A member of The Sinais, the volunteers at the old hospital, she carried patients up and down stairs.
When the new hospital was built on University Avenue, she was active in the Sinais Service group, which raised money for cancer research.
She was well known in her later years as a tour guide at Baycrest Terrace where Israeli diplomats and community officials were participants in her groups.
A resident of Baycrest Terrace since 1990, Gollom was assistant to the late Dr. Joseph Gollom, ear, nose and throat specialist, and met many celebrities who were treated by him.
Surviving are a son, Mervin, a retired pharmacist, a daughter, Kaylee Miller, wife of Dr. Marvin Miller, six grandchildren and nine great-grandchildren. ♦
This article first appeared in the Canadian Jewish News on Dec 7, 2000, and appears here courtesy of the author’s family. © 2012 by the family of the late Ben Rose.
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Lillian Gollom was active in Agudas Hamishpocha family society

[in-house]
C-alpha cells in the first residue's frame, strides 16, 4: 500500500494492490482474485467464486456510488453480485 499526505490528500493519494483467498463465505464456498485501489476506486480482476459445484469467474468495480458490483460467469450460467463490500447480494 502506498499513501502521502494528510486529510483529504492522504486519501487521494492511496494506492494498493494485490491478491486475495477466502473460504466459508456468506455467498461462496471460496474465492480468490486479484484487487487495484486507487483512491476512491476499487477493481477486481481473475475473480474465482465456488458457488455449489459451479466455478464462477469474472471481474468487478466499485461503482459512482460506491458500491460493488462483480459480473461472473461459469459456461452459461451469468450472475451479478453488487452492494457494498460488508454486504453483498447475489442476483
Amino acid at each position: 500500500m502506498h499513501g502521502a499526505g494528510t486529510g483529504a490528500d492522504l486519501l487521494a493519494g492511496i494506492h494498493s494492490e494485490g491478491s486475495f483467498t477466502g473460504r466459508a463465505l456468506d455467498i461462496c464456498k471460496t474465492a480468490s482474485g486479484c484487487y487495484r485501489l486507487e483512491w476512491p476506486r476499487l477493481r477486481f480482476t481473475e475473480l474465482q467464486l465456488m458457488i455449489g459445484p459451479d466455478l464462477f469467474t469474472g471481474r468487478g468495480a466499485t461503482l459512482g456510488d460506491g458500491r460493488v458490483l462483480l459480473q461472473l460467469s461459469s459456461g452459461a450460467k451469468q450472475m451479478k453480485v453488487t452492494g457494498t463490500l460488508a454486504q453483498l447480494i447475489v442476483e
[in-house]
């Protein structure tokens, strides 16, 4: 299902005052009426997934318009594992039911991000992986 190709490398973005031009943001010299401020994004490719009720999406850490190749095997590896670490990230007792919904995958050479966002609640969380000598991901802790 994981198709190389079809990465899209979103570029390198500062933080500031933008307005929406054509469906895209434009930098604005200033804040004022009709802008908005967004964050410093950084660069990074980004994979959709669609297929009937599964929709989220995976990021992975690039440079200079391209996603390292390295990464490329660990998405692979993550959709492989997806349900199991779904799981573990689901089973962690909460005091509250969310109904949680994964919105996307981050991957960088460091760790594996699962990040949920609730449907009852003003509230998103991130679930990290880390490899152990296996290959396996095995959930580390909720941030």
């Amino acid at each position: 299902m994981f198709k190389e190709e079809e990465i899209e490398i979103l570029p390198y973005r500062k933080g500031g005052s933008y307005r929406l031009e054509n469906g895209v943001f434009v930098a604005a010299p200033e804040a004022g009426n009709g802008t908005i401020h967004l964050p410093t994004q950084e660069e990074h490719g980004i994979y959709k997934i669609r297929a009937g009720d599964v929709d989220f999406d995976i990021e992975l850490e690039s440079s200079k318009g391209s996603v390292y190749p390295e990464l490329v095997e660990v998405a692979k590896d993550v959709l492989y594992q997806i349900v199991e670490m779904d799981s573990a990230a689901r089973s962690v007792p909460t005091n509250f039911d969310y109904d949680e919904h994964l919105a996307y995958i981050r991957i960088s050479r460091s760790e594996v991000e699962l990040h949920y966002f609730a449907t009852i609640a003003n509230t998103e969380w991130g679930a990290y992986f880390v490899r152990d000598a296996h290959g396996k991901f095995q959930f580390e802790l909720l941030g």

From One Hundred Years in Canada: The Rubinoff-Naftolin Family Tree, by Bill Gladstone (© 2008)
The third Sloven child, Lillian (Libe), married Nathan Gollom in 1924. Nat was a printer from a large Anglo-Jewish family; his father, David, had been a founder of the Hebrew Men of England synagogue. Born in London in 1897, Nat had served in WWI; his attestation papers indicate that his family was living at 57 Grange in 1917.
Like her siblings, Lil left school at a young age to begin working to help support the family; at age 13, she began working for the Weston Biscuit Company, making soda crackers on the assembly line. But after noticing a male supervisor take advantage of a female co-worker, she told her father, who insisted that she find a better job.
She enrolled in a three-month course in typing and shorthand, but left after two months to seek employment. “She could type like the wind,” daughter Kaylee recalled. “Thoroughly modern” Lil’s long office career culminated with a position as executive assistant at Standard Brands, the company that makes Magic Baking Powder. She was also a long-time volunteer at the old Mount Sinai Hospital on Yorkville Avenue and was a president of the Sinais, a volunteer group that raised funds for the hospital. The Agudas Hamispoche’s Women’s Auxiliary, of which she was secretary, had its first formative meeting in her kitchen. ♦